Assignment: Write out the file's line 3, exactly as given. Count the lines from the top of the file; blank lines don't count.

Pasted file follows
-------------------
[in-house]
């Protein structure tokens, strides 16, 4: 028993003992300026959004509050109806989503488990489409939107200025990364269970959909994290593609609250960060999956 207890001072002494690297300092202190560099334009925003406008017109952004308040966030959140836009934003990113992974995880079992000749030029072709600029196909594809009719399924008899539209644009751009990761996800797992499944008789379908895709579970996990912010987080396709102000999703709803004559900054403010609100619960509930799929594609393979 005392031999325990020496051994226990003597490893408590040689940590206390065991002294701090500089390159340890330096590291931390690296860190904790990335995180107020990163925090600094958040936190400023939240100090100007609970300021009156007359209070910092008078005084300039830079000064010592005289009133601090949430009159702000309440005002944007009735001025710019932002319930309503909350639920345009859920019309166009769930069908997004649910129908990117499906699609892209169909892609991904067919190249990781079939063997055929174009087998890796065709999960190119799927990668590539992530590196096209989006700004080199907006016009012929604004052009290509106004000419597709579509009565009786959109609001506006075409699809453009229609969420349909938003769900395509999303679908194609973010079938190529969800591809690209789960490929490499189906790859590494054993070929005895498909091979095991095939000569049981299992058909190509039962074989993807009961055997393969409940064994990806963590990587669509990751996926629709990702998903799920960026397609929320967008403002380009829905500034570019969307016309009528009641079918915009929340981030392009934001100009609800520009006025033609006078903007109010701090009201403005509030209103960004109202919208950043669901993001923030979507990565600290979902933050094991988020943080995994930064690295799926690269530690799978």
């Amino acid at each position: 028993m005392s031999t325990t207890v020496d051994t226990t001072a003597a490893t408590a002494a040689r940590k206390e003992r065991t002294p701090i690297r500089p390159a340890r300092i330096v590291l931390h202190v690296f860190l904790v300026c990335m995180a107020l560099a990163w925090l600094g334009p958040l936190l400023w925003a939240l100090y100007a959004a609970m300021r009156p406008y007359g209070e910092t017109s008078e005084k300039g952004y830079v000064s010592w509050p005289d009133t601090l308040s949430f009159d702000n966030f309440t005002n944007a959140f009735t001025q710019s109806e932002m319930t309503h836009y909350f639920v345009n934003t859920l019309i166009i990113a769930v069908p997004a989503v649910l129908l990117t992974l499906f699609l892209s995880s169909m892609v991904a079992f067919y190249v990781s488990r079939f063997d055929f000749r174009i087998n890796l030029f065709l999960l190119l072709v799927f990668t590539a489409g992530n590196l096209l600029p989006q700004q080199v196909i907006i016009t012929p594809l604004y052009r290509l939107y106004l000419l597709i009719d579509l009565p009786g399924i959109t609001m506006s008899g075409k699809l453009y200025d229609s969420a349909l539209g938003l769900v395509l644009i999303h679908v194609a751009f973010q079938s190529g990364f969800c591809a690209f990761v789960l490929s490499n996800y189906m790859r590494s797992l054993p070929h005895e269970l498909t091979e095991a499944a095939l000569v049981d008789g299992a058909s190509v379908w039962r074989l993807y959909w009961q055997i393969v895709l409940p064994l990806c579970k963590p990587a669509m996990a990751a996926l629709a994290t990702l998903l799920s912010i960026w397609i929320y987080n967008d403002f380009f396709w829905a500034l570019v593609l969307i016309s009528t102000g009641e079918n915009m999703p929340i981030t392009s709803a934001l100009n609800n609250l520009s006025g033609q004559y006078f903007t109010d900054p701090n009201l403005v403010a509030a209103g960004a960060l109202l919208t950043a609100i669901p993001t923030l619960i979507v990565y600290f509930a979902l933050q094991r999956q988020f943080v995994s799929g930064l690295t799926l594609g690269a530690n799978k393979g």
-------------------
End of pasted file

């Amino acid at each position: 028993m005392s031999t325990t207890v020496d051994t226990t001072a003597a490893t408590a002494a040689r940590k206390e003992r065991t002294p701090i690297r500089p390159a340890r300092i330096v590291l931390h202190v690296f860190l904790v300026c990335m995180a107020l560099a990163w925090l600094g334009p958040l936190l400023w925003a939240l100090y100007a959004a609970m300021r009156p406008y007359g209070e910092t017109s008078e005084k300039g952004y830079v000064s010592w509050p005289d009133t601090l308040s949430f009159d702000n966030f309440t005002n944007a959140f009735t001025q710019s109806e932002m319930t309503h836009y909350f639920v345009n934003t859920l019309i166009i990113a769930v069908p997004a989503v649910l129908l990117t992974l499906f699609l892209s995880s169909m892609v991904a079992f067919y190249v990781s488990r079939f063997d055929f000749r174009i087998n890796l030029f065709l999960l190119l072709v799927f990668t590539a489409g992530n590196l096209l600029p989006q700004q080199v196909i907006i016009t012929p594809l604004y052009r290509l939107y106004l000419l597709i009719d579509l009565p009786g399924i959109t609001m506006s008899g075409k699809l453009y200025d229609s969420a349909l539209g938003l769900v395509l644009i999303h679908v194609a751009f973010q079938s190529g990364f969800c591809a690209f990761v789960l490929s490499n996800y189906m790859r590494s797992l054993p070929h005895e269970l498909t091979e095991a499944a095939l000569v049981d008789g299992a058909s190509v379908w039962r074989l993807y959909w009961q055997i393969v895709l409940p064994l990806c579970k963590p990587a669509m996990a990751a996926l629709a994290t990702l998903l799920s912010i960026w397609i929320y987080n967008d403002f380009f396709w829905a500034l570019v593609l969307i016309s009528t102000g009641e079918n915009m999703p929340i981030t392009s709803a934001l100009n609800n609250l520009s006025g033609q004559y006078f903007t109010d900054p701090n009201l403005v403010a509030a209103g960004a960060l109202l919208t950043a609100i669901p993001t923030l619960i979507v990565y600290f509930a979902l933050q094991r999956q988020f943080v995994s799929g930064l690295t799926l594609g690269a530690n799978k393979g």